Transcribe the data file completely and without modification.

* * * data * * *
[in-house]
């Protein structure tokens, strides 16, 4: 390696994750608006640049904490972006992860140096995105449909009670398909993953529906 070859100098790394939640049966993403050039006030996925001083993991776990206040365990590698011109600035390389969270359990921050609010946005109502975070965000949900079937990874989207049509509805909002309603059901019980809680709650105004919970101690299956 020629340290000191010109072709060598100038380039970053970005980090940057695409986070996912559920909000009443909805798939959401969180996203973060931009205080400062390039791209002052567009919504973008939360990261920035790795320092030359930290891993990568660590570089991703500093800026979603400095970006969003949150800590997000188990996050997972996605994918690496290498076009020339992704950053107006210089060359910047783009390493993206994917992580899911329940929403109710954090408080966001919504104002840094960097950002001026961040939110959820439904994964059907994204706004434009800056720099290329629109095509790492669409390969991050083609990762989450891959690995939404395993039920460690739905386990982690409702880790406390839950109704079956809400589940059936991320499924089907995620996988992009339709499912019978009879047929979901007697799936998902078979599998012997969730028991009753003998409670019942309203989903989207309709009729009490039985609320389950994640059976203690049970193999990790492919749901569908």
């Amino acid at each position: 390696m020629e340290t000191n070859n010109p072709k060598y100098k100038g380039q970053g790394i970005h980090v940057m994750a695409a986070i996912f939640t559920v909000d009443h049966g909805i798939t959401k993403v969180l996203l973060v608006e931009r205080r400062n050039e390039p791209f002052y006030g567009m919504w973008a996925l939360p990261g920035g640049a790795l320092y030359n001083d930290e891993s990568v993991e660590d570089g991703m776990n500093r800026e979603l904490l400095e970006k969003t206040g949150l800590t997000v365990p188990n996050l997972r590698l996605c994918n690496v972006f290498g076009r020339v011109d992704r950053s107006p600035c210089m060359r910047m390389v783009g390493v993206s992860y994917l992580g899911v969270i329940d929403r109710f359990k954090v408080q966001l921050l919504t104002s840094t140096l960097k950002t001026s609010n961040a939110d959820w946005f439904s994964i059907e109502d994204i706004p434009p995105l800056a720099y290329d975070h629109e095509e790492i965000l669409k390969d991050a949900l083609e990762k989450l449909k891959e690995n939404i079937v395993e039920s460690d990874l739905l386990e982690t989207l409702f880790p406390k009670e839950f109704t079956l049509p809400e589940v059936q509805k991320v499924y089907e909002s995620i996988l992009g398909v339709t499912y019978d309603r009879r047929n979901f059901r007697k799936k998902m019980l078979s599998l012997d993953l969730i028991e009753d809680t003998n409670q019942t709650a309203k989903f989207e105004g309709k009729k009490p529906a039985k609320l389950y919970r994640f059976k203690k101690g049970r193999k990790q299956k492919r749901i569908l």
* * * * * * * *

[in-house]
């Protein structure tokens, strides 16, 4: 390696994750608006640049904490972006992860140096995105449909009670398909993953529906 070859100098790394939640049966993403050039006030996925001083993991776990206040365990590698011109600035390389969270359990921050609010946005109502975070965000949900079937990874989207049509509805909002309603059901019980809680709650105004919970101690299956 020629340290000191010109072709060598100038380039970053970005980090940057695409986070996912559920909000009443909805798939959401969180996203973060931009205080400062390039791209002052567009919504973008939360990261920035790795320092030359930290891993990568660590570089991703500093800026979603400095970006969003949150800590997000188990996050997972996605994918690496290498076009020339992704950053107006210089060359910047783009390493993206994917992580899911329940929403109710954090408080966001919504104002840094960097950002001026961040939110959820439904994964059907994204706004434009800056720099290329629109095509790492669409390969991050083609990762989450891959690995939404395993039920460690739905386990982690409702880790406390839950109704079956809400589940059936991320499924089907995620996988992009339709499912019978009879047929979901007697799936998902078979599998012997969730028991009753003998409670019942309203989903989207309709009729009490039985609320389950994640059976203690049970193999990790492919749901569908």
């Amino acid at each position: 390696m020629e340290t000191n070859n010109p072709k060598y100098k100038g380039q970053g790394i970005h980090v940057m994750a695409a986070i996912f939640t559920v909000d009443h049966g909805i798939t959401k993403v969180l996203l973060v608006e931009r205080r400062n050039e390039p791209f002052y006030g567009m919504w973008a996925l939360p990261g920035g640049a790795l320092y030359n001083d930290e891993s990568v993991e660590d570089g991703m776990n500093r800026e979603l904490l400095e970006k969003t206040g949150l800590t997000v365990p188990n996050l997972r590698l996605c994918n690496v972006f290498g076009r020339v011109d992704r950053s107006p600035c210089m060359r910047m390389v783009g390493v993206s992860y994917l992580g899911v969270i329940d929403r109710f359990k954090v408080q966001l921050l919504t104002s840094t140096l960097k950002t001026s609010n961040a939110d959820w946005f439904s994964i059907e109502d994204i706004p434009p995105l800056a720099y290329d975070h629109e095509e790492i965000l669409k390969d991050a949900l083609e990762k989450l449909k891959e690995n939404i079937v395993e039920s460690d990874l739905l386990e982690t989207l409702f880790p406390k009670e839950f109704t079956l049509p809400e589940v059936q509805k991320v499924y089907e909002s995620i996988l992009g398909v339709t499912y019978d309603r009879r047929n979901f059901r007697k799936k998902m019980l078979s599998l012997d993953l969730i028991e009753d809680t003998n409670q019942t709650a309203k989903f989207e105004g309709k009729k009490p529906a039985k609320l389950y919970r994640f059976k203690k101690g049970r193999k990790q299956k492919r749901i569908l």